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Can Testosterone Replacement Make OSA Worse
#11
(05-01-2016, 09:03 AM)Sleeprider Wrote: TRT can make untreated OSA worse, however many of us that use xPAP have been on TRT. If you need supplemental testosterone, then OSA is not "contraindicated", however men with mild or moderate apnea that are not treated may realize a worsening of the condition, if they are not using PAP.

That is what I am getting at. Will Apnea get worse in those who are on TRT. My T was super high when I went in for my test. My AHI was 37, not super bad but not that good either. Now my T is much lower and I hardly ever see the machine intervene with my breathing. My AHI is at 0.00 every night even at low pressure. I have my CPAP set at a max of 9.5 and it spends most of the night at the lower setting of 8.00. I fell asleep last night without the mask on and I feel fine. I just think that I am a mild case and CPAP may not be needed.
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#12
(05-01-2016, 10:48 AM)Adoniscmj Wrote:
(05-01-2016, 09:03 AM)Sleeprider Wrote: TRT can make untreated OSA worse, however many of us that use xPAP have been on TRT. If you need supplemental testosterone, then OSA is not "contraindicated", however men with mild or moderate apnea that are not treated may realize a worsening of the condition, if they are not using PAP.

That is what I am getting at. Will Apnea get worse in those who are on TRT. My T was super high when I went in for my test. My AHI was 37, not super bad but not that good either. Now my T is much lower and I hardly ever see the machine intervene with my breathing. My AHI is at 0.00 every night even at low pressure. I have my CPAP set at a max of 9.5 and it spends most of the night at the lower setting of 8.00. I fell asleep last night without the mask on and I feel fine. I just think that I am a mild case and CPAP may not be needed.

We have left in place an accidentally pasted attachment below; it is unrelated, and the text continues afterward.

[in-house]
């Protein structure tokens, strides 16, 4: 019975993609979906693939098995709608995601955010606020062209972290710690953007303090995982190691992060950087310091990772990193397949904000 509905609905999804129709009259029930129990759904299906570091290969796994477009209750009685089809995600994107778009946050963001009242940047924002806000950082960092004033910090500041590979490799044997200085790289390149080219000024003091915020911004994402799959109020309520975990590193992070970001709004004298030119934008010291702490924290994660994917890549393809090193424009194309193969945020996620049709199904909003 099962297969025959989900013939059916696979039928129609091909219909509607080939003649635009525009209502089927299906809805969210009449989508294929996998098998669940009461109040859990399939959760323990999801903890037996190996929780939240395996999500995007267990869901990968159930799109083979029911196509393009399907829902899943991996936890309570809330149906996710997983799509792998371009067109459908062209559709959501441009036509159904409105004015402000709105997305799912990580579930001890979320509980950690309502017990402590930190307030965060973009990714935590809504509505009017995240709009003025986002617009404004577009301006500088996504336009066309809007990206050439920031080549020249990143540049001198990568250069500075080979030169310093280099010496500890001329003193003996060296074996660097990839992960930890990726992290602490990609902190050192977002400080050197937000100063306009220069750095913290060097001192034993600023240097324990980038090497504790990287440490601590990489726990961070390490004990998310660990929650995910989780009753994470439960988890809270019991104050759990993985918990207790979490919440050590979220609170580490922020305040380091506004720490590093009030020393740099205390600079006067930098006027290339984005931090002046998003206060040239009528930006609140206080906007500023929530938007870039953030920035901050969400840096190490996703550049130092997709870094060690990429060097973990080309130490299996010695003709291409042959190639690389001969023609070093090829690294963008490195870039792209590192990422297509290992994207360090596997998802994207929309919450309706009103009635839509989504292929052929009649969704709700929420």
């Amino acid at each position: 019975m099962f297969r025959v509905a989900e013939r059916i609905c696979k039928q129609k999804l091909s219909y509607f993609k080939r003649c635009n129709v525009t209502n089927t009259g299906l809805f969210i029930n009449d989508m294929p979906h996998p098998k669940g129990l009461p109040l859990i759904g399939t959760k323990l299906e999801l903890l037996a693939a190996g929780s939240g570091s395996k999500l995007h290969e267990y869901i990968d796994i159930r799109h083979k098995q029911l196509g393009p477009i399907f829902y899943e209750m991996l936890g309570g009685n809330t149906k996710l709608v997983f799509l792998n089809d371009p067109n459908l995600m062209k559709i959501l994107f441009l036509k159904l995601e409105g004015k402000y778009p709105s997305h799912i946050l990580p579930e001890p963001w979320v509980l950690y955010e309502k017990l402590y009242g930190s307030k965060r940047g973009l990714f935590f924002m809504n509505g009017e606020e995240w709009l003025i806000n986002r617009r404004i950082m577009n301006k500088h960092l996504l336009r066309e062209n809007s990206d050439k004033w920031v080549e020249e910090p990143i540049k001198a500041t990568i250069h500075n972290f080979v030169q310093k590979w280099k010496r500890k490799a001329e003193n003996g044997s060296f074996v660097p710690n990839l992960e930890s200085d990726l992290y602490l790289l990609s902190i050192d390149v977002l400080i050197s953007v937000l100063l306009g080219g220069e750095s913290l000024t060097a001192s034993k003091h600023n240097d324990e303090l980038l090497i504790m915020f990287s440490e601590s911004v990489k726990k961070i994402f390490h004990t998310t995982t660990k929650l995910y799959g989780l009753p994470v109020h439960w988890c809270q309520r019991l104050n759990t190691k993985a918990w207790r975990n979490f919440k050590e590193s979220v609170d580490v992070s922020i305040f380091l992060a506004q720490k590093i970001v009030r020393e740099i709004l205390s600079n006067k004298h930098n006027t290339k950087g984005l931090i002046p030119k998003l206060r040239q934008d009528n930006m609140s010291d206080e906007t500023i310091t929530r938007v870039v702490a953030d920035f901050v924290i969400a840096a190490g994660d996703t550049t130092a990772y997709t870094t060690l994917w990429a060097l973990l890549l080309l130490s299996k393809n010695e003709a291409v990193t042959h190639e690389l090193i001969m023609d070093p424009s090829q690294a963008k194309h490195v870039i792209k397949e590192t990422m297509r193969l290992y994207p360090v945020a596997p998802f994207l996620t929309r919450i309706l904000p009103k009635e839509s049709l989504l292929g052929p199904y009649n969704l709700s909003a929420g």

I have been using PAP therapy since 2008, and I assume my testosterone levels were normal then. I was prescribed TRT in 2014 when levels were found be be well under 200 ng/dL. So for me, OSA was already present and being treated a long time before TRT. We used blood tests to ensure levels of testosterone were <800 and >400 ng/dL, which is appropriate for a guy my age.

If you had a mild case of obstructive apnea that was not being treated prior to starting TRT, then it's possible that a sleep test taken after starting TRT would find moderate or even severe apnea. That OSA might be reversed or reduced if the TRT is cut back or eliminated. So, it is very plausible that your reduction in TRT resulted in enough improvement in OSA that you do not need PAP therapy, or pressures as high as when you were overdosed to 1600 ng/dL. That artificially high level of T in an older man is certainly enough to cause a host of problems, including OSA. Correcting that therapy level may have resolved your OSA enough that you don't need PAP.
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#13
(05-01-2016, 11:11 AM)Sleeprider Wrote:
(05-01-2016, 10:48 AM)Adoniscmj Wrote:
(05-01-2016, 09:03 AM)Sleeprider Wrote: TRT can make untreated OSA worse, however many of us that use xPAP have been on TRT. If you need supplemental testosterone, then OSA is not "contraindicated", however men with mild or moderate apnea that are not treated may realize a worsening of the condition, if they are not using PAP.